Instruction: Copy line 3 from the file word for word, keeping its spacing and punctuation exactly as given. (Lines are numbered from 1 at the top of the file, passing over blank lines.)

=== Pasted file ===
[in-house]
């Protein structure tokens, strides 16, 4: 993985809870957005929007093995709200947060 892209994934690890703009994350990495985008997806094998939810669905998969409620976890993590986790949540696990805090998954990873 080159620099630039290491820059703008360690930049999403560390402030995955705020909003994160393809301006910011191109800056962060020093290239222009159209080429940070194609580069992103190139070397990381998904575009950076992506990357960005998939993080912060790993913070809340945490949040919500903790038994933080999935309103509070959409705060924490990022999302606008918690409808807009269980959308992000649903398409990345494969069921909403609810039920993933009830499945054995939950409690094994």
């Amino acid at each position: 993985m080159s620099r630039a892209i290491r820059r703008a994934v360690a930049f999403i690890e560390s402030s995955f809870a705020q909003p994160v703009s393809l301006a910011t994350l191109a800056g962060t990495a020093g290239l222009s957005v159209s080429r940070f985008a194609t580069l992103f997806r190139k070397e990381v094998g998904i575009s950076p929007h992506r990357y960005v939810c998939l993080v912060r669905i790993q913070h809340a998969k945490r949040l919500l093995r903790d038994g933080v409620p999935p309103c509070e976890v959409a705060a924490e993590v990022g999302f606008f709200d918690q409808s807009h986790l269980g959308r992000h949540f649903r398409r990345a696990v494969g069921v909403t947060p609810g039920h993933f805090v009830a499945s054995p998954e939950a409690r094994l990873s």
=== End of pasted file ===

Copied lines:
């Amino acid at each position: 993985m080159s620099r630039a892209i290491r820059r703008a994934v360690a930049f999403i690890e560390s402030s995955f809870a705020q909003p994160v703009s393809l301006a910011t994350l191109a800056g962060t990495a020093g290239l222009s957005v159209s080429r940070f985008a194609t580069l992103f997806r190139k070397e990381v094998g998904i575009s950076p929007h992506r990357y960005v939810c998939l993080v912060r669905i790993q913070h809340a998969k945490r949040l919500l093995r903790d038994g933080v409620p999935p309103c509070e976890v959409a705060a924490e993590v990022g999302f606008f709200d918690q409808s807009h986790l269980g959308r992000h949540f649903r398409r990345a696990v494969g069921v909403t947060p609810g039920h993933f805090v009830a499945s054995p998954e939950a409690r094994l990873s």